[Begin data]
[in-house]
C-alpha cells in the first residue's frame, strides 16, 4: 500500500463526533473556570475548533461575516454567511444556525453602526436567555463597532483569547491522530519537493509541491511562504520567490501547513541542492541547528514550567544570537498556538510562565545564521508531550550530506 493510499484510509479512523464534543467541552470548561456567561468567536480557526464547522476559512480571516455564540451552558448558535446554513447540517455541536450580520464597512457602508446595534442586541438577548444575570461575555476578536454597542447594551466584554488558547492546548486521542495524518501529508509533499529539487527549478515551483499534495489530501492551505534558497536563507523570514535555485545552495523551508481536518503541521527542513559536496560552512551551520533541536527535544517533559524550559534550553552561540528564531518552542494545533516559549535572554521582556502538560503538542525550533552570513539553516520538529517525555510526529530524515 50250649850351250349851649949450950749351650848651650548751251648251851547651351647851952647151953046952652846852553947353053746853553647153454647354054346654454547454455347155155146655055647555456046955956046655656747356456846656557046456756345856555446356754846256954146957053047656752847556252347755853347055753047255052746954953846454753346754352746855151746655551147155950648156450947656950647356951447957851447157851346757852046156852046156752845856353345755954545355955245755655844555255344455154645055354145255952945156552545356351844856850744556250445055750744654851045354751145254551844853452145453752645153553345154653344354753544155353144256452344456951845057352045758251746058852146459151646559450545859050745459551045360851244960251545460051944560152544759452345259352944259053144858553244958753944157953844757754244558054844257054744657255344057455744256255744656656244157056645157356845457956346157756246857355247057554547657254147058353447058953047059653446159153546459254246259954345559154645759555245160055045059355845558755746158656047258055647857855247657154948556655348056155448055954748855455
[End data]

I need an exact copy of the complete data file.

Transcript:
[in-house]
C-alpha cells in the first residue's frame, strides 16, 4: 500500500463526533473556570475548533461575516454567511444556525453602526436567555463597532483569547491522530519537493509541491511562504520567490501547513541542492541547528514550567544570537498556538510562565545564521508531550550530506 493510499484510509479512523464534543467541552470548561456567561468567536480557526464547522476559512480571516455564540451552558448558535446554513447540517455541536450580520464597512457602508446595534442586541438577548444575570461575555476578536454597542447594551466584554488558547492546548486521542495524518501529508509533499529539487527549478515551483499534495489530501492551505534558497536563507523570514535555485545552495523551508481536518503541521527542513559536496560552512551551520533541536527535544517533559524550559534550553552561540528564531518552542494545533516559549535572554521582556502538560503538542525550533552570513539553516520538529517525555510526529530524515 50250649850351250349851649949450950749351650848651650548751251648251851547651351647851952647151953046952652846852553947353053746853553647153454647354054346654454547454455347155155146655055647555456046955956046655656747356456846656557046456756345856555446356754846256954146957053047656752847556252347755853347055753047255052746954953846454753346754352746855151746655551147155950648156450947656950647356951447957851447157851346757852046156852046156752845856353345755954545355955245755655844555255344455154645055354145255952945156552545356351844856850744556250445055750744654851045354751145254551844853452145453752645153553345154653344354753544155353144256452344456951845057352045758251746058852146459151646559450545859050745459551045360851244960251545460051944560152544759452345259352944259053144858553244958753944157953844757754244558054844257054744657255344057455744256255744656656244157056645157356845457956346157756246857355247057554547657254147058353447058953047059653446159153546459254246259954345559154645759555245160055045059355845558755746158656047258055647857855247657154948556655348056155448055954748855455